Journeys Towards a New Paradigm was a professional development symposium for the GLAM (Galleries, Libraries, Archives, and Museums) sector, hosted by the School in April. This day-long symposium explored concepts and practices at the heart of the GLAM disciplines, and speakers reflected on the implications of emerging digital technologies for what we do and how we think. In attendance were professionals involved in organisations providing digital access to their collections: managers, curators, cataloguers, recordkeepers, systems developers, and students.
Below are links to videorecordings of presentations and discussion from the five sessions, which included former practitioners who are now engaged in academic research and have reflected deeply on their own professional and intellectual journeys within and across the sector "silos". Other speakers explored the thinking behind some recently developed conceptual models in the library, archive, and museum world.
- Professional Journeys and Research Perspectives
Speakers: Prof. Wendy Duff and Kay Sanderson n
- Trajectories of Technological Design
Speakers: Chris Todd, Adrian Kingston, and John Roberts
- "The Scary Washing Machine"
Discussion Facilitator: Amanda Cossham. Download the discussion document here.
Panel: Chris Todd, Adrian Kingston, John Roberts
- Linked Open Data (Part 1)
Speaker: Brenda Chawner
The recording of this presentation is presented in two parts. A video clip of Tim Berners-Lee on Linked Open Data that Brenda included in her presentation has been removed for copyright reasons.
- Linked Open Data (Part 2) and Looking Back at the Journey
Speakers: Brenda Chawner and Prof. Wendy Duff
The Syracuse Campus Community Entrepreneurial InitiativeSIM hosted Professor Bruce Kingma in March, and his presentation discussing Syracuse University's model of experiential-based entrepreneurship education and its impact on Central New York can be viewed here. The goals of this programme include: to infuse entrepreneurship across the curriculum, to create meaningful and productive campus-community connections, to encourage entrepreneurship research across disciplines, and to stimulate the CNY region with the power and energy of entrepreneurship.
Professor Kingma is the Associate Provost for Entrepreneurship and Innovation at Syracuse University, with responsibilities including the Syracuse Campus-Community Entrepreneurship Initiative (Enitiative) -- a collaborative partnership of six institutions and five community foundations. He also oversees the Center for Experiential Learning in Entrepreneurship (ExCEL); the award winning Web-based Information Science Education (WISE) Consortium; the South Side Initiative (SSI); and the Mary Ann Shaw Center for Public and Community Service.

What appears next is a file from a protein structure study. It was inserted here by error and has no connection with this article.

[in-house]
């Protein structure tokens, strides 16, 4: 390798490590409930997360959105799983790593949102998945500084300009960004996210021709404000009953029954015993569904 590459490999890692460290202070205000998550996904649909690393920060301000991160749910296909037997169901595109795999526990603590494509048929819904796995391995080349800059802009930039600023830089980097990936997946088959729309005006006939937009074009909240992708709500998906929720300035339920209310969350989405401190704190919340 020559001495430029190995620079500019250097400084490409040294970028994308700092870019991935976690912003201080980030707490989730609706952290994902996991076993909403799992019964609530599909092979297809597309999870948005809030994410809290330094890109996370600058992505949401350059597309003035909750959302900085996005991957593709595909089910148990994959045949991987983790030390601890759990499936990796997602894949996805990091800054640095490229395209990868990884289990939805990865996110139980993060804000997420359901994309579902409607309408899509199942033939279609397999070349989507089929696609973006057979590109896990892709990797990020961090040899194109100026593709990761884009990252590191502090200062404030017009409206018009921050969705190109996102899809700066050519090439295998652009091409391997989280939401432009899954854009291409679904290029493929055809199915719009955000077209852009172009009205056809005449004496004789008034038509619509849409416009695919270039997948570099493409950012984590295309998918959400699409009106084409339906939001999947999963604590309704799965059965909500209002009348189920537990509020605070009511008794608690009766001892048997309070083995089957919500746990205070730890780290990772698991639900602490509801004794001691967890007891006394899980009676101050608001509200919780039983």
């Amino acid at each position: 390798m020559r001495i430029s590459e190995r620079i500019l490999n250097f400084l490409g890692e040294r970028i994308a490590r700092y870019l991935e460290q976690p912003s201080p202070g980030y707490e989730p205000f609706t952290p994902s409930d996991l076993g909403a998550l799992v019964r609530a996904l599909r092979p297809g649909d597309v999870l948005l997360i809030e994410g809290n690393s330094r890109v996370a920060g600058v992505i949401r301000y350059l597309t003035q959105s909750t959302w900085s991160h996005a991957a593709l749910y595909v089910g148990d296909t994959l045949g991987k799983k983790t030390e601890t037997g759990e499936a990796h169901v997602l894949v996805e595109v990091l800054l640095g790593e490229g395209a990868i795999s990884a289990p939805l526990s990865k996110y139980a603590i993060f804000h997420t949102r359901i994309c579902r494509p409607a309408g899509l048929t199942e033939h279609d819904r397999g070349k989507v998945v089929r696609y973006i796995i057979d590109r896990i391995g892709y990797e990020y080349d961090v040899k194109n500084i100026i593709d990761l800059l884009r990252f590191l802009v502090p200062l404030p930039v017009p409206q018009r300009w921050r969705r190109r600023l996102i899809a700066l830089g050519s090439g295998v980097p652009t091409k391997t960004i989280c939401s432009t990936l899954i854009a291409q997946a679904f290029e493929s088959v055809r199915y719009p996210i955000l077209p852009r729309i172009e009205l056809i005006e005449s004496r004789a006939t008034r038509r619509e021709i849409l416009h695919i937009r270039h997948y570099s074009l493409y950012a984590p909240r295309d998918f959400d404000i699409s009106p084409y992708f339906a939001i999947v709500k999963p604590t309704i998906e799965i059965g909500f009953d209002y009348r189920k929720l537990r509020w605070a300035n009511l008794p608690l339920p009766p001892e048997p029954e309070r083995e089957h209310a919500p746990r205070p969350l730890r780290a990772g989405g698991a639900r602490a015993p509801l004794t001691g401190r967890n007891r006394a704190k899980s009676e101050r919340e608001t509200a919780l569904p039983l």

Organisational Culture for Information Managers
Written by Dr Gillian Oliver, Organisational Culture for Information Managers explains and explores the concept of organisational culture, specifically within the domain of information management. Understanding organisational culture is fundamentally important for anyone working in information management. Consequently, no matter how technically correct approaches are to managing information, if the organisational culture is not taken into account success will be patchy at best. [Published by Chandos, March 2011]
Using MIS: New Zealand Edition
Tony Hooper has co-edited the first New Zealand edition of Using MIS, a textbook on management information systems, with contributions from staff teaching in the School. This adaptation of the US version has been enriched with New Zealand case studies, personality profiles, and other examples to create relevance and familiarity for local students of business information systems. The content is designed to help students develop a solid understanding of information systems and to acquire the essential skills that all business professionals will need for managing IS in the future. [Published by Pearson, December 2010.]
Return to Tomorrow: 50 Years of Computing in New Zealand
Edited by Dr Janet Toland, Return to Tomorrow explores the history of ICT and computing in New Zealand through the eyes of those that lived it.
Authors include innovators such as Perce Harpham, founder of Progeni (New Zealand's first software company) as he outlines the rise and fall of this ground-breaking company, Ray Delany discussing the history of health informatics in New Zealand, and Johnny Chan examining the business of open source.
Many of the lessons learnt and outlined have as much relevance today as they did over the last 50 years, and this is an account not to be missed. (Launched September 2010, and only available from the NZCS Website.)